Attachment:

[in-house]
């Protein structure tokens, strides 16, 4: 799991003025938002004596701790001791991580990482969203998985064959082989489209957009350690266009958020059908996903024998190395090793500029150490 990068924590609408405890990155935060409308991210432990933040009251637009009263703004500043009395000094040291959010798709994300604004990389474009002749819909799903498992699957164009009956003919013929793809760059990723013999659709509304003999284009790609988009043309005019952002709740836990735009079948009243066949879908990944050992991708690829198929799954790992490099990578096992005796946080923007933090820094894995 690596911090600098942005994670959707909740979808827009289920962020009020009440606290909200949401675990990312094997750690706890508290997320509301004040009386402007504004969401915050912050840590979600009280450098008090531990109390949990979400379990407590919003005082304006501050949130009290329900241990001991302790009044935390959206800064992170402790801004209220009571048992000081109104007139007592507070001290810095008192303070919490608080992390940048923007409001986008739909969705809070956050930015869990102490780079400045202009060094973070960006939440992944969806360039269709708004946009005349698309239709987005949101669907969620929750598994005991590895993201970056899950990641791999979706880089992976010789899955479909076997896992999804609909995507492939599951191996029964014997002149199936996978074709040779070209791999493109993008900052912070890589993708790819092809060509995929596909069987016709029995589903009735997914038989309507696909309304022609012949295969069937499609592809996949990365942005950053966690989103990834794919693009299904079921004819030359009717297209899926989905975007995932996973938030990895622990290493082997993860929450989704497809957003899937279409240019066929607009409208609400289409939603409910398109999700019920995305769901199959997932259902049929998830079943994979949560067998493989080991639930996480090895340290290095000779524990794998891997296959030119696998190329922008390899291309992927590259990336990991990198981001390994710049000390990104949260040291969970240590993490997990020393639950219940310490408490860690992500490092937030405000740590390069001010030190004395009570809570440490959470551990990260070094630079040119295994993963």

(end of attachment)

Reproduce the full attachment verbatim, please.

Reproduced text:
[in-house]
């Protein structure tokens, strides 16, 4: 799991003025938002004596701790001791991580990482969203998985064959082989489209957009350690266009958020059908996903024998190395090793500029150490 990068924590609408405890990155935060409308991210432990933040009251637009009263703004500043009395000094040291959010798709994300604004990389474009002749819909799903498992699957164009009956003919013929793809760059990723013999659709509304003999284009790609988009043309005019952002709740836990735009079948009243066949879908990944050992991708690829198929799954790992490099990578096992005796946080923007933090820094894995 690596911090600098942005994670959707909740979808827009289920962020009020009440606290909200949401675990990312094997750690706890508290997320509301004040009386402007504004969401915050912050840590979600009280450098008090531990109390949990979400379990407590919003005082304006501050949130009290329900241990001991302790009044935390959206800064992170402790801004209220009571048992000081109104007139007592507070001290810095008192303070919490608080992390940048923007409001986008739909969705809070956050930015869990102490780079400045202009060094973070960006939440992944969806360039269709708004946009005349698309239709987005949101669907969620929750598994005991590895993201970056899950990641791999979706880089992976010789899955479909076997896992999804609909995507492939599951191996029964014997002149199936996978074709040779070209791999493109993008900052912070890589993708790819092809060509995929596909069987016709029995589903009735997914038989309507696909309304022609012949295969069937499609592809996949990365942005950053966690989103990834794919693009299904079921004819030359009717297209899926989905975007995932996973938030990895622990290493082997993860929450989704497809957003899937279409240019066929607009409208609400289409939603409910398109999700019920995305769901199959997932259902049929998830079943994979949560067998493989080991639930996480090895340290290095000779524990794998891997296959030119696998190329922008390899291309992927590259990336990991990198981001390994710049000390990104949260040291969970240590993490997990020393639950219940310490408490860690992500490092937030405000740590390069001010030190004395009570809570440490959470551990990260070094630079040119295994993963």